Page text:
When physicist Carl Pulfrich developed his blink comparator at ZEISS in 1904, he had no idea of just how many important discoveries would be made with his invention.
The instrument makes it possible to switch quickly between two photographs. This is comparable to a flip book – but with only two pictures. If the two images show the same section of the sky at different times, for example, it is easier to distinguish differences between the photographs. In particular, this makes movements and brightness fluctuations visible.
In 1912, using the technology developed at ZEISS, Henrietta Swan Leavitt discovered the relation between the changes in the brightness of certain stars and their luminosity. The slower the brightness of a star changes, the more radiation it emits. However, not all of this radiation actually reaches the Earth. If the total calculable radiation is compared to that measured on the Earth, the difference can be used to determine the distance of the earth from that star. Edwin Hubble later used this method to calculate the distance to our neighboring galaxy Andromeda for the very first time.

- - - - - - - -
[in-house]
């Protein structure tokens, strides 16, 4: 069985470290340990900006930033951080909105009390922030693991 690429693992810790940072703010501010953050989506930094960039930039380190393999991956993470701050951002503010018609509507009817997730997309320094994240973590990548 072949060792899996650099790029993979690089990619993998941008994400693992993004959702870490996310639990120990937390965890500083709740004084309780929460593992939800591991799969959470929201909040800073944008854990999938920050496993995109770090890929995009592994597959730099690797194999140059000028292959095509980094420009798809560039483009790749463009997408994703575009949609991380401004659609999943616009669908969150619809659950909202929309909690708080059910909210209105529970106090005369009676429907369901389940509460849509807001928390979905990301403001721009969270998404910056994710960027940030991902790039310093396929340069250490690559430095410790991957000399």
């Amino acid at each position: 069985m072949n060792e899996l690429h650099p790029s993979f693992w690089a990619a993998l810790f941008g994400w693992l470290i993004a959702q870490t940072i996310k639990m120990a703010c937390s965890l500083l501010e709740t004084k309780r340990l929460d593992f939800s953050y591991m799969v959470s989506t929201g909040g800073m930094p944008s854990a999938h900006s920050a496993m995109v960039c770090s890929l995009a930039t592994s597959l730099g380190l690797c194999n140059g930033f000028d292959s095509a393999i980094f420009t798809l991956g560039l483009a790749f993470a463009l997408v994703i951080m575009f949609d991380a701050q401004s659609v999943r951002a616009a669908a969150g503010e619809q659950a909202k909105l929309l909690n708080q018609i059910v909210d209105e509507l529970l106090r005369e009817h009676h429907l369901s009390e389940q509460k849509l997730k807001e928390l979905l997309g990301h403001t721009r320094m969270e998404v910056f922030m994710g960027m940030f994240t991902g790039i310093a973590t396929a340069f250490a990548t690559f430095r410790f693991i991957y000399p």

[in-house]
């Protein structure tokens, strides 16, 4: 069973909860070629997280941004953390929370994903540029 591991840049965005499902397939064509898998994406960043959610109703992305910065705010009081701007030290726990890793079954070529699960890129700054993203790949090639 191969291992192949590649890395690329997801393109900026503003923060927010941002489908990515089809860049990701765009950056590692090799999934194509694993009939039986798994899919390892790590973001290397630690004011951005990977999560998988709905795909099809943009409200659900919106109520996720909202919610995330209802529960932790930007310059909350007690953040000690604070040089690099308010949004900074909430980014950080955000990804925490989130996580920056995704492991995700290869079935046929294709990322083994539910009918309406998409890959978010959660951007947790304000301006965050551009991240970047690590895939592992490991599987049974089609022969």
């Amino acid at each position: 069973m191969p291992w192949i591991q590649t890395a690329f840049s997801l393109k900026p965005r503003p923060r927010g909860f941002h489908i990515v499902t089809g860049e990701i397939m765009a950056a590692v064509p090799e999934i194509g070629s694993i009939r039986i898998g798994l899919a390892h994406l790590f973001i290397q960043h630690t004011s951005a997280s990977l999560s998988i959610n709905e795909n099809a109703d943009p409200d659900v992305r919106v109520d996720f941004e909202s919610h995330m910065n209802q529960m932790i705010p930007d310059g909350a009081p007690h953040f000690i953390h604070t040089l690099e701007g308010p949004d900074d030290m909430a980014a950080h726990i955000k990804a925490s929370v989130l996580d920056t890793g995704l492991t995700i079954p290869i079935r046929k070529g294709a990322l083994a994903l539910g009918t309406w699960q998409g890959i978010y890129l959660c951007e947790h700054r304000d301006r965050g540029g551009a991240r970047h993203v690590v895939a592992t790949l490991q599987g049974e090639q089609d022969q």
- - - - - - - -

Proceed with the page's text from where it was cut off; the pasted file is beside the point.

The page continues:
Probably the most famous discovery with a ZEISS blink comparator was made in 1930: the young research assistant Clyde Tombaugh discovered the then ninth planet Pluto at the Lowell Observatory in Arizona (USA). He achieved this by comparing two photos that he had taken on 23 and 29 January. He saw that one of the supposed stars was moving in relation to the others. This is typical of planets.
Due to the increasing use of digital camera technology, the blink comparator has now largely lost its significance. Nowadays, it is almost exclusively used for archive research or as a museum piece.